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Wigan Athletic: The 12th Man

Nick Powell receives the congratulations after scoring at Aston Villa
Nick Powell receives the congratulations after scoring at Aston Villa

Our panel of Wigan Athletic experts have their say on defeats against Aston Villa and Rotherham...and this weekend’s mouth-watering visit of Nottingham Forest...

For many years, I played in the Soccerdome leagues.

We bulldozed through the divisions with attacking verve, and a solid rearguard where every player knew their role.

We had a blinder of a ‘keeper, a man mountain who simply stopped everything.

Then as we got to the top division, we (he) started leaking a lot more goals.

He wasn’t getting down as quick, plus the opposition forwards were hitting the ball harder and finding the corners.

We replaced the fella with great regret, in fact we replaced the entire team, until eventually we still had the best team in the league, but I often found myself brooding on the sidelines.

That’s football. And that anecdote wasn’t completely pointless, and has every relevance to the situation at Latics at present.

I wouldn’t say so much that Christian Walton’s frailties are being exposed, but there’s definitely a giant Dan Burn-sized hole in the middle of our defence.

Plus three out of the other back four are completely new and Chey Dunkley is something of a rookie at this level.

Add to this the second part of the equation, namely we are coming up against better forwards, who need less time to take chances and bury them with more accuracy, and have more skilful, expensive midfielders behind them to create more chances.

Well, yes it’s an easy summary to conclude Latics are encountering a few growing pains right now.

There are positives, though, because we are scoring goals at the other end.

As the defence gets more settled and starts to get the feel of each other, hopefully the goals against column will grind to a halt.

If we keep scoring 2.5 goals a game, that should be enough to win most contests.

Secondly, there are lots of options to play with all across the park for Paul Cook following a great transfer window.

We all want Will Grigg to succeed at this level, but I’m sure he’ll know that if he goes half a dozen games without scoring, it’ll be time to give Josh Windass, Joe Garner or even James Vaughan a run.

Out wide there are options with Jamie Walker and Callum McManaman and Michael Jacobs and Gavin Massey all set to interchange.

Lee Evans will be itching for a start in the middle, Darron Gibson looked outstanding in the opening game and if Shaun McDonald can regain his past form, he would be a real asset too.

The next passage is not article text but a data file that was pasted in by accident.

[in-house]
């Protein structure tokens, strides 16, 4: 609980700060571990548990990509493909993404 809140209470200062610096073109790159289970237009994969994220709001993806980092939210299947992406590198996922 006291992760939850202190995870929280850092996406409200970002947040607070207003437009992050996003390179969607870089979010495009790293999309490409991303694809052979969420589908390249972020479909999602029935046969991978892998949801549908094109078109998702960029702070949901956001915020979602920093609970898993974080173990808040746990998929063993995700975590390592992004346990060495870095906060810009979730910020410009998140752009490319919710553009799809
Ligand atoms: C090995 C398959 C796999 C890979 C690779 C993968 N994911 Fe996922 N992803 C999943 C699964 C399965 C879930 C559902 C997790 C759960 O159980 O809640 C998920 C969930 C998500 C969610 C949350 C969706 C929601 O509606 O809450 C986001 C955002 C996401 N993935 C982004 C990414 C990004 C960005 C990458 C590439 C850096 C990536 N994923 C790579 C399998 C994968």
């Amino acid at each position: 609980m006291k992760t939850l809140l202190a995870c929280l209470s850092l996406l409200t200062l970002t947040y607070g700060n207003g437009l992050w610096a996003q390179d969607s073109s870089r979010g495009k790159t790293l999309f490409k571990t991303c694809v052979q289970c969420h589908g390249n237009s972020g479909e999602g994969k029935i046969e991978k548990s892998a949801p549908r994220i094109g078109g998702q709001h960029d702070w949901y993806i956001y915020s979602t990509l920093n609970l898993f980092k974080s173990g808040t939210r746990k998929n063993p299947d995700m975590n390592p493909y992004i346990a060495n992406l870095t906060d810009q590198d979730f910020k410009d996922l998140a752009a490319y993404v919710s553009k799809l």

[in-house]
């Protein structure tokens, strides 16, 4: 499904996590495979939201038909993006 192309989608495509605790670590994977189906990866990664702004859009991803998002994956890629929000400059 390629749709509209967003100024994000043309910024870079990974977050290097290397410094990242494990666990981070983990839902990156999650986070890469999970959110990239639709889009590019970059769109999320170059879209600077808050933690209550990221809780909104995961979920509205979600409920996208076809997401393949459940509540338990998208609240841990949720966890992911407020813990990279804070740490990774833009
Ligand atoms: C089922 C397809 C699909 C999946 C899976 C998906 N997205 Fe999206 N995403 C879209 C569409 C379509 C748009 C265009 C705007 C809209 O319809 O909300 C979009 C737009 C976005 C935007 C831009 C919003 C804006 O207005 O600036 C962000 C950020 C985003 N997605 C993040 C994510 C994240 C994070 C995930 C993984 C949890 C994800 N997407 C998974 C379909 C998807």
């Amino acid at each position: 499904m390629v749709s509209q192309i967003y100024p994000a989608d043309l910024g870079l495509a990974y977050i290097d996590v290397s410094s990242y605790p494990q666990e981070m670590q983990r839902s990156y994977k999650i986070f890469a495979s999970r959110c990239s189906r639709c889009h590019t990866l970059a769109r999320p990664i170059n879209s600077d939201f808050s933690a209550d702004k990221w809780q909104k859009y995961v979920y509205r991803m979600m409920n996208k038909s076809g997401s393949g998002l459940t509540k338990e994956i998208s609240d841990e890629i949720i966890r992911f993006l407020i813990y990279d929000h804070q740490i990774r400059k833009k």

On the left we have Leonardo Da Silva Lopes, and on the right Nathan Byrne is yet to return, which leaves us with the centre half conundrum.

I think we can all agree Cedric is a bit raw, but let’s have patience and let the coaches do their job and coach him.

Burn will hopefully be fit again soon but, when he leaves in January, we will need another centre half.

In the meantime, from what I’ve seen Alex Bruce looks more than capable as well, and is quite unlucky not to have had more game time.

So there we are, a measured assessment to contradict some of the more rabid comments, who fail to understand we are in a new, higher division and adjusting takes time.

If this trend of winning one and losing one continues til the end of the season, it would be a fascinating one.

Paul Cook has stated his intent to take the game to the opposition, which is in stark contrast to the Warren Joyce training manual.

Sometimes playing an attacking game means you do end up on the wrong side of a 3-2.

But when you are on the right side of one, it is usually fun.

So, come on let’s have that fun, recognise our limitations and remember football isn’t a computer game, and these lads are learning their trade and trying to prove themselves against much higher paid, more experienced counterparts – and need our support.

MARTIN TARBUCK

Well if the first game of the season against the Owls was an absolute hoot, the game last Saturday against Villa was not exactly a holiday.

In fact it was a great disappointment. A crushing disappointment even. Losing in such circumstances does affect people like that.

Yet I am not sure that the outpouring of grief and anger on social media following that last-minute winning goal was justified.

Most Latics fans would have settled for a point against a good Villa side who will likely be up towards the top of the table come the end of the season.

The reaction to the defeat was similar to the reaction following the loss to Bradford last season.

That was out of proportion as well.

It is likely there will be more inconsistencies in our results like this during the season.

This is a very tough league to do well in.

There is lots of money sloshing around, and while we know that that doesn’t guarantee anything in terms of success, there are also many good established players and some good experienced managers plying their trade here.

While the season is yet young, it seems teams are coming to play openly against us.

This, coupled with the fact we’re trying to play good, attacking football against them, has created some good open entertaining games.

This again suggests there will be a fair amount of wins and losses in our results during the campaign.

So far we’ve come out on both sides of five-goal thrillers.

Our last two seasons in the Championship have seen us put in some very consistent results.

That wasn’t a good thing as they were consistently bad.

Unless this year is unexpectedly successful, the next best thing we can hope for is for it to be inconsistent.

Some wins and some defeats.

If it is like that, we should celebrate it and use it as a platform to build on for the future.

The Rotherham result was disappointing.

I understand everyone accepts the League Cup is a long way down our priority list, and that is quite right.

But even if the result didn’t matter, there didn’t seem to be any players who came into the side and were ready to stake a claim for the first team.

Over the years we have had great success in blooding younger players in the cups and making them into established first-teamers.

This system brought through James McCarthy, James McArthur, Callum McManaman, Fraser Fyvie (OK, not him), but several players have gone on from the ‘cup team’ and made their mark here.

I wasn’t at the game, but nowhere have I seen names mentioned in the context of stand-out performances or taking their chance.

And with that defeat, and the disappointment of last Saturday which, judging by the reaction of some, has prematurely ended our league season, we can now concentrate on the FA Cup.

STUART GLOVER

So far it’s been an up-and-down fortnight for the Latics.

A great win at home followed by two away defeats, albeit one of them in a competition Paul Cook clearly has no interest in being a part of.

Despite the idiocy of those already calling for Cook’s head, things will get better.

The performances against Wednesday and Villa show we have a lot to be optimistic about.